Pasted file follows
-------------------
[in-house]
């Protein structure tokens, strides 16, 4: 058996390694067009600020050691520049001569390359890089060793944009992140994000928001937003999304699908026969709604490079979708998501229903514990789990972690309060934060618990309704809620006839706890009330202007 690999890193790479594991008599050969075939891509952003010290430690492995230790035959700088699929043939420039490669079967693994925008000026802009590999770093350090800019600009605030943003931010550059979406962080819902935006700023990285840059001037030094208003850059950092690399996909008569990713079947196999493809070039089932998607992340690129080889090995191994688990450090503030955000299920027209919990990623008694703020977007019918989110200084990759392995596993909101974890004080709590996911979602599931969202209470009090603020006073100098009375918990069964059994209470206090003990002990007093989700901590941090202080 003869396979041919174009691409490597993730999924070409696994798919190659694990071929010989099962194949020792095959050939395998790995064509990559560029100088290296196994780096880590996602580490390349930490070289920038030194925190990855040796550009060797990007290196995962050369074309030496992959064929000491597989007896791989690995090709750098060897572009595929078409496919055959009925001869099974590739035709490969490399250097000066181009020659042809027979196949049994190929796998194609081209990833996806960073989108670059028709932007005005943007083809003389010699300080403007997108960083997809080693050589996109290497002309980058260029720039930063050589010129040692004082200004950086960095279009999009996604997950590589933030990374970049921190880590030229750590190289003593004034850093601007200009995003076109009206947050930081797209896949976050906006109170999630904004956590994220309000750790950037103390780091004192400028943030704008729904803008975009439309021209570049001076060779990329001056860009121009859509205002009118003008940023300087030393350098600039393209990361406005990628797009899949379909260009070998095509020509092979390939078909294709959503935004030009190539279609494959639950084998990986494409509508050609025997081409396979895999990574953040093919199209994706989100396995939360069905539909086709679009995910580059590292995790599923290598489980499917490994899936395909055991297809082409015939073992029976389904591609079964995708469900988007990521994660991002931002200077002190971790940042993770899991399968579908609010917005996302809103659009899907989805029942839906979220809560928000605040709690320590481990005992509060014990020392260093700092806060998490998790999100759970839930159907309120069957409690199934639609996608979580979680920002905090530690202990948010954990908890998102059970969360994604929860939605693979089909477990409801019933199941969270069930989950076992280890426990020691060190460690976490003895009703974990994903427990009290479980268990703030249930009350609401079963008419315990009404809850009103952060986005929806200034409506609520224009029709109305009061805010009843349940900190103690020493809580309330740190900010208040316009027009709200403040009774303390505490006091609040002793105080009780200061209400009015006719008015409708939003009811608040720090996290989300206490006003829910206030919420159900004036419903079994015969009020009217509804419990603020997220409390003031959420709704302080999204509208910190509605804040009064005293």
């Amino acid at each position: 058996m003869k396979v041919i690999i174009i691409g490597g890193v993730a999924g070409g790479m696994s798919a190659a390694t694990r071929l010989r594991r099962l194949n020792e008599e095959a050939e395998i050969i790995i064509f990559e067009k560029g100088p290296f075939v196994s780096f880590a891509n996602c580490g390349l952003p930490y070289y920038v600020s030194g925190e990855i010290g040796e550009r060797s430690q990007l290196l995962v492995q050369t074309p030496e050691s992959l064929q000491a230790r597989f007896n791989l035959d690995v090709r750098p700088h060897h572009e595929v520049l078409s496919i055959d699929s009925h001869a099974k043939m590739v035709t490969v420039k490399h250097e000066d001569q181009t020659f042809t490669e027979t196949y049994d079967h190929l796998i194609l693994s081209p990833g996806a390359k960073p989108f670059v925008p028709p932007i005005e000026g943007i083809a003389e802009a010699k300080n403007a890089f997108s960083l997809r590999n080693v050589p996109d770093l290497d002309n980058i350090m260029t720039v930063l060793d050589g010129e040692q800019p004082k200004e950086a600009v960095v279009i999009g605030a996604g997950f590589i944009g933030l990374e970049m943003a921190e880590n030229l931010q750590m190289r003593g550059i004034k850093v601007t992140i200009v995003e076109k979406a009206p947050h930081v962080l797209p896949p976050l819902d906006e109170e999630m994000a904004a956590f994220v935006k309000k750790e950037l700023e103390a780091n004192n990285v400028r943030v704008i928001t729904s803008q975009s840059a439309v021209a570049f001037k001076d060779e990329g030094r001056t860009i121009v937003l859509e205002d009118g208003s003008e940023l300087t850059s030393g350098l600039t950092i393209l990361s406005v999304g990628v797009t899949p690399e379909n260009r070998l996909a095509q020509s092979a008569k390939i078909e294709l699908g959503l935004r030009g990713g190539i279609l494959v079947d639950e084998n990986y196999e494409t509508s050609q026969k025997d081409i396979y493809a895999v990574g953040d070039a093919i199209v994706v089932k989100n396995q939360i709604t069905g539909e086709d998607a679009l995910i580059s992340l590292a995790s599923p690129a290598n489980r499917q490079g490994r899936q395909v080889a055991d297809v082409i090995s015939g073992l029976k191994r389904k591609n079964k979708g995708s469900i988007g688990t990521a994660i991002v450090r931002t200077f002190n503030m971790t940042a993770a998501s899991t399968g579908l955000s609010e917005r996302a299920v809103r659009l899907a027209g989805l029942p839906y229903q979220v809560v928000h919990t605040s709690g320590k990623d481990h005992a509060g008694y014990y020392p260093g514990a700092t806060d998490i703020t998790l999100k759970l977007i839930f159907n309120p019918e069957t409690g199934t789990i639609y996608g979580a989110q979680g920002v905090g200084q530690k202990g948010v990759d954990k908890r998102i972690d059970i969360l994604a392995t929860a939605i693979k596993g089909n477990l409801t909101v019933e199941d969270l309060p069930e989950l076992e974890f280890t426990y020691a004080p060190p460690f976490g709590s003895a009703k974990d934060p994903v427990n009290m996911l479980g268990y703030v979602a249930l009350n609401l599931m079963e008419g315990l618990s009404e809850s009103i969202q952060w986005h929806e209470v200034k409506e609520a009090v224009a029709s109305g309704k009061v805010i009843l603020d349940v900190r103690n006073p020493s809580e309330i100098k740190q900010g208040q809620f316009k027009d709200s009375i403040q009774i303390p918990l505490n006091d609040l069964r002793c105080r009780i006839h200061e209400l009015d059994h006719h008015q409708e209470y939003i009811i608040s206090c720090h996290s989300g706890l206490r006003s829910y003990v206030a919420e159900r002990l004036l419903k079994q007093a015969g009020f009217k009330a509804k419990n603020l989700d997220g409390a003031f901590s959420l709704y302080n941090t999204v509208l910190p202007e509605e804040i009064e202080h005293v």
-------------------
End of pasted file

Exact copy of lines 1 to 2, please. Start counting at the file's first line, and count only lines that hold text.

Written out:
[in-house]
């Protein structure tokens, strides 16, 4: 058996390694067009600020050691520049001569390359890089060793944009992140994000928001937003999304699908026969709604490079979708998501229903514990789990972690309060934060618990309704809620006839706890009330202007 690999890193790479594991008599050969075939891509952003010290430690492995230790035959700088699929043939420039490669079967693994925008000026802009590999770093350090800019600009605030943003931010550059979406962080819902935006700023990285840059001037030094208003850059950092690399996909008569990713079947196999493809070039089932998607992340690129080889090995191994688990450090503030955000299920027209919990990623008694703020977007019918989110200084990759392995596993909101974890004080709590996911979602599931969202209470009090603020006073100098009375918990069964059994209470206090003990002990007093989700901590941090202080 003869396979041919174009691409490597993730999924070409696994798919190659694990071929010989099962194949020792095959050939395998790995064509990559560029100088290296196994780096880590996602580490390349930490070289920038030194925190990855040796550009060797990007290196995962050369074309030496992959064929000491597989007896791989690995090709750098060897572009595929078409496919055959009925001869099974590739035709490969490399250097000066181009020659042809027979196949049994190929796998194609081209990833996806960073989108670059028709932007005005943007083809003389010699300080403007997108960083997809080693050589996109290497002309980058260029720039930063050589010129040692004082200004950086960095279009999009996604997950590589933030990374970049921190880590030229750590190289003593004034850093601007200009995003076109009206947050930081797209896949976050906006109170999630904004956590994220309000750790950037103390780091004192400028943030704008729904803008975009439309021209570049001076060779990329001056860009121009859509205002009118003008940023300087030393350098600039393209990361406005990628797009899949379909260009070998095509020509092979390939078909294709959503935004030009190539279609494959639950084998990986494409509508050609025997081409396979895999990574953040093919199209994706989100396995939360069905539909086709679009995910580059590292995790599923290598489980499917490994899936395909055991297809082409015939073992029976389904591609079964995708469900988007990521994660991002931002200077002190971790940042993770899991399968579908609010917005996302809103659009899907989805029942839906979220809560928000605040709690320590481990005992509060014990020392260093700092806060998490998790999100759970839930159907309120069957409690199934639609996608979580979680920002905090530690202990948010954990908890998102059970969360994604929860939605693979089909477990409801019933199941969270069930989950076992280890426990020691060190460690976490003895009703974990994903427990009290479980268990703030249930009350609401079963008419315990009404809850009103952060986005929806200034409506609520224009029709109305009061805010009843349940900190103690020493809580309330740190900010208040316009027009709200403040009774303390505490006091609040002793105080009780200061209400009015006719008015409708939003009811608040720090996290989300206490006003829910206030919420159900004036419903079994015969009020009217509804419990603020997220409390003031959420709704302080999204509208910190509605804040009064005293």